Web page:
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This FAQ is aimed at readers new to "turning a wrench".

So you just got your first Dodge RamCharger or truck and are interested in learning the proper "care and feeding" for it. Here are some suggestions.

Since you are reading this FAQ, you have obviously already found Register. One important feature of the forum to learn to use is the "Search". It can save you time while providing much information on what you are looking for.

First thing to get would be a repair manual that covers the vehicle. Most experienced owners that do their own maintenance/modifications swear by the factory manual. These are generally fairly expensive and may be harder to locate, but go into great detail. Another less expensive option (usually $10-15) would be an aftermarket repair manual, two popular ones are Chiltons and Haynes. These don't go into as much detail as the factory manual, but do make a good starting place if cost/availability are an issue. Each of these two has its strong and weak points on what they cover. Both do a decent job of covering basic maintenance and troubleshooting problems.

Once you have the manual, read through it-this will help you get more familiar with the vehicle. If you are new to "turning a wrench", a good starting place would be a basic tune-up, just follow the procedures listed in the book. If you are unsure about something, it's better to seek out advice BEFORE you tear into it, either from someone you know that is experienced or ask the forum here. The advantage of asking someone you know is that they can actually show you on the vehicle-on the forum we can only describe it with words. has the original factory manuals for sale. most are used but in good condition. the run from $10-$50. (much better than chiltons or haynes-but either will suffice for general repair)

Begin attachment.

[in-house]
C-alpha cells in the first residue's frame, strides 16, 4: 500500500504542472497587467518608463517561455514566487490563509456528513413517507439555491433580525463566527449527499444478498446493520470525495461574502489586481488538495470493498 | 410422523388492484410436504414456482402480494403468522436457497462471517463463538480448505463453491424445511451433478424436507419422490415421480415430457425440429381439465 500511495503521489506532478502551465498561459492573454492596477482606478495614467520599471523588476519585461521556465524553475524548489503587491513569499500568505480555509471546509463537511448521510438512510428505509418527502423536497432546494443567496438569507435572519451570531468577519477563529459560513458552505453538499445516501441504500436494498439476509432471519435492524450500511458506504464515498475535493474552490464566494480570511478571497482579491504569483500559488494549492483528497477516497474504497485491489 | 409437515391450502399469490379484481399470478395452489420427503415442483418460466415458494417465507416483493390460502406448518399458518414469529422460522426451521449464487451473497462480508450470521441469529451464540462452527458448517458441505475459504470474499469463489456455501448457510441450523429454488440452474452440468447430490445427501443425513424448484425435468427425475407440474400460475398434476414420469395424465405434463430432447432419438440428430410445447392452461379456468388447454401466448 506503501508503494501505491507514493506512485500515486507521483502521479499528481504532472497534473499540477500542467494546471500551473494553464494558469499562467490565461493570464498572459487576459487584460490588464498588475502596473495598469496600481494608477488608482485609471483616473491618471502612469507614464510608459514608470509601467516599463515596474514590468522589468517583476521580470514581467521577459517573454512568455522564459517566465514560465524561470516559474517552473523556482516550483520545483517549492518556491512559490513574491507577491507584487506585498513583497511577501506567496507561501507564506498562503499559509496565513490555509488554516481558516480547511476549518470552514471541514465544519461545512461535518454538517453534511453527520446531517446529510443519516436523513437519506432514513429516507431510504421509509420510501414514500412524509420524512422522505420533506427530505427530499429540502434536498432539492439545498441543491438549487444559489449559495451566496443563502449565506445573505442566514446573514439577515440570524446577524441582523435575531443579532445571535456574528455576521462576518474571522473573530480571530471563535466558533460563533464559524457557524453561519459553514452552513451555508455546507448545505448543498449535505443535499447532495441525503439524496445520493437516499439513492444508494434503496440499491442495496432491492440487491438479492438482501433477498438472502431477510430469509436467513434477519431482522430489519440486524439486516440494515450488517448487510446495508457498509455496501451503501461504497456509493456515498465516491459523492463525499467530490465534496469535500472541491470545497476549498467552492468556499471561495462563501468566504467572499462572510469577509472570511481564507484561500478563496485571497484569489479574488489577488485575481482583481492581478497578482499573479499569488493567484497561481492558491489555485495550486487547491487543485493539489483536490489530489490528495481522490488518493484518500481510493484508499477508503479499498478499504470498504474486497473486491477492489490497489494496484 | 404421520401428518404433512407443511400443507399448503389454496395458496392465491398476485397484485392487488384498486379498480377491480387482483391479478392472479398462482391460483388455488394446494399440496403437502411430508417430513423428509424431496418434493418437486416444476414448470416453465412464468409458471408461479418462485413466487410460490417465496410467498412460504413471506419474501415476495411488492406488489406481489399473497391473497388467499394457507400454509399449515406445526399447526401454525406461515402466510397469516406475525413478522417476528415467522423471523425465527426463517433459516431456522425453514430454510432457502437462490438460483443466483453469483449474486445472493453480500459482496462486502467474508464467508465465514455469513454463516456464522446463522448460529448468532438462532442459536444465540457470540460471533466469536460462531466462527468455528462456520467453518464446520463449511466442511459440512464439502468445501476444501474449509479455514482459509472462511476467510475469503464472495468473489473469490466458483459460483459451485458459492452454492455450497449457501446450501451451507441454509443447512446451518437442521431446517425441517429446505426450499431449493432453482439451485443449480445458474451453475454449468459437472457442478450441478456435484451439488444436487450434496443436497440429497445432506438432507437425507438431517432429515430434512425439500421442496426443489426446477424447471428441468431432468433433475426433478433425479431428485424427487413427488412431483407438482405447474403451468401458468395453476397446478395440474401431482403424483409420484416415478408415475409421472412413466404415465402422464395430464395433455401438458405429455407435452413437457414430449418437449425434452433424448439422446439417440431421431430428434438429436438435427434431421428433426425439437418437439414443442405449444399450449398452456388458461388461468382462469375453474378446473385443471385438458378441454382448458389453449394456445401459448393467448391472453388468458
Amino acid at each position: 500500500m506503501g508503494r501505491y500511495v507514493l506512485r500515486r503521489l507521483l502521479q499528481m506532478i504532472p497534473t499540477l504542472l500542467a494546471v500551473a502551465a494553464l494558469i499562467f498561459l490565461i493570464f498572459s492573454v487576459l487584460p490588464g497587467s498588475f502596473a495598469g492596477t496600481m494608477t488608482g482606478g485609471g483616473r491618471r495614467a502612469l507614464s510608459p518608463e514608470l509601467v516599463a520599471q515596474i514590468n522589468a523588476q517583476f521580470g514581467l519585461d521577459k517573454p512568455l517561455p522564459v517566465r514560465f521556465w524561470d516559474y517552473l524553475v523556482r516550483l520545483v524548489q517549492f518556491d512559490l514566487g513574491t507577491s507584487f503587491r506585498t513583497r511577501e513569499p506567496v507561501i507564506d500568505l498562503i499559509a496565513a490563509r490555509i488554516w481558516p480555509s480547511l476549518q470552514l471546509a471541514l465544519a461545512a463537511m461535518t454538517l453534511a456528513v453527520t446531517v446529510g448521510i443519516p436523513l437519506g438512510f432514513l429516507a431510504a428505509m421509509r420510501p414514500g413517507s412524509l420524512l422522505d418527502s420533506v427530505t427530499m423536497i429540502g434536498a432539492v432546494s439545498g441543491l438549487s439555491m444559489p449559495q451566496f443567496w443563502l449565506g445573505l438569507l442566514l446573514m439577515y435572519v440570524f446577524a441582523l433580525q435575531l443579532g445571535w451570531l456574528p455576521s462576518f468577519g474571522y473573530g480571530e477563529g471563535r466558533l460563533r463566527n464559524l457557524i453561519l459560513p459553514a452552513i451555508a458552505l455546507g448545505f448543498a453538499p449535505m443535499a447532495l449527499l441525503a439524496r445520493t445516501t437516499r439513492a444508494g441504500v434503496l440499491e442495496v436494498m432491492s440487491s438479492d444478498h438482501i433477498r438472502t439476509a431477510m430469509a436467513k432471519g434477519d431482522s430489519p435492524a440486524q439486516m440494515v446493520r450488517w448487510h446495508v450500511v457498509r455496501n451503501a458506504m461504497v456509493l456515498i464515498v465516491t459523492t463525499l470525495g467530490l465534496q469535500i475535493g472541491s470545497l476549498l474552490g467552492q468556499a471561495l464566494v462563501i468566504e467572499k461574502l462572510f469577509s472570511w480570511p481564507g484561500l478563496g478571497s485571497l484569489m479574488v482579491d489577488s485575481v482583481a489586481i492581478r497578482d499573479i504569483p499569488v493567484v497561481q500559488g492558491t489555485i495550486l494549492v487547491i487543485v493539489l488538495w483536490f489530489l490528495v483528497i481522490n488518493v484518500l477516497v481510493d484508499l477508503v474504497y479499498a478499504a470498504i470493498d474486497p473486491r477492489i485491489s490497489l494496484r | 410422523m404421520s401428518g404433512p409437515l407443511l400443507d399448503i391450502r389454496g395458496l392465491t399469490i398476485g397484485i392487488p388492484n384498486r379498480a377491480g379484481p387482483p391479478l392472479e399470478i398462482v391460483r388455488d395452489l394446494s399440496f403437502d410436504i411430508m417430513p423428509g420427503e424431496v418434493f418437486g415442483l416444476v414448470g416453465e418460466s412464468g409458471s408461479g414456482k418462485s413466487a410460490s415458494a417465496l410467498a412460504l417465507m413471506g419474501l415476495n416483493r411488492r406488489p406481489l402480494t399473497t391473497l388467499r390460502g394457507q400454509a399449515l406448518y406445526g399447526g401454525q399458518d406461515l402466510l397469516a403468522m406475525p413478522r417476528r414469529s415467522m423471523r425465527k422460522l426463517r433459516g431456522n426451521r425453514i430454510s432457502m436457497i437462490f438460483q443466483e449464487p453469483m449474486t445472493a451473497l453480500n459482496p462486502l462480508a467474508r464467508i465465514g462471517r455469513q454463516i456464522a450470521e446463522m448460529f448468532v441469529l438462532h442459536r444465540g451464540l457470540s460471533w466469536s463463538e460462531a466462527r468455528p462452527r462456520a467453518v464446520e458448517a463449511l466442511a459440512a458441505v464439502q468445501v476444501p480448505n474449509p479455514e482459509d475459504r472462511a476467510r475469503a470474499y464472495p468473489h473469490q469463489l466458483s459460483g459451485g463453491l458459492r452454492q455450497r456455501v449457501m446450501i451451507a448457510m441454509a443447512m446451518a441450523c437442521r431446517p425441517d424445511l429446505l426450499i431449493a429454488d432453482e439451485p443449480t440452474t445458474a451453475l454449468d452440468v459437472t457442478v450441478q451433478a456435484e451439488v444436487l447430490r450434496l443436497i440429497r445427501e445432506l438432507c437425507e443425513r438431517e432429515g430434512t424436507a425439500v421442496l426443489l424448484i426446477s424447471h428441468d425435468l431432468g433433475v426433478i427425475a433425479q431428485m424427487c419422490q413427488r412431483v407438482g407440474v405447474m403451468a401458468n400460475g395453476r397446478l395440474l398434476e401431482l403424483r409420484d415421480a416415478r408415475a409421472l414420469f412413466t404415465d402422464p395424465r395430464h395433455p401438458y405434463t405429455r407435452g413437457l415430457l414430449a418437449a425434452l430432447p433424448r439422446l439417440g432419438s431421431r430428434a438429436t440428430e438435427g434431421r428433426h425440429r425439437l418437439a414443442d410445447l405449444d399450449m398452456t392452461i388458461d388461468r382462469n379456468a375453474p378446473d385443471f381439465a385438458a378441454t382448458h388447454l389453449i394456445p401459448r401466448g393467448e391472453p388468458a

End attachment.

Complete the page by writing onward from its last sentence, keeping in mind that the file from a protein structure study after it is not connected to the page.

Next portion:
Best: Snap-On and Matco

Good: Craftsman

Worst: Cheap "flea-market" or swap-meet variety

1. Use the right tool for the job.
2. Use a socket or boxed end wrench (6-point is better than 12-point) when breaking nuts/bolts free. You are less likely to round the head off.
3. Use a good penetrating oil on rusted nuts/bolts. Give it plenty of time to work. Tapping it with a hammer sometimes helps, but be carful not to damage any exposed threads.
4. Tighter is not necessarily better. Use a torque wrench and specified torques, especially on torque sensitive parts such as intake/exhaust manifolds, heads etc...

1. NEVER trust your life to a jack-Always use good quality jackstands.

1. "Righty tighty, lefty loosy"
2. If it ain't broke, don't fix it.

Added as suggested by mopars4ever (Thanks :) ):
*Always use a star pattern when tightening your lug Nuts
*Always check twice before you shut your hood(make sure there are no tools that can smash through your radiator, or cause damage)

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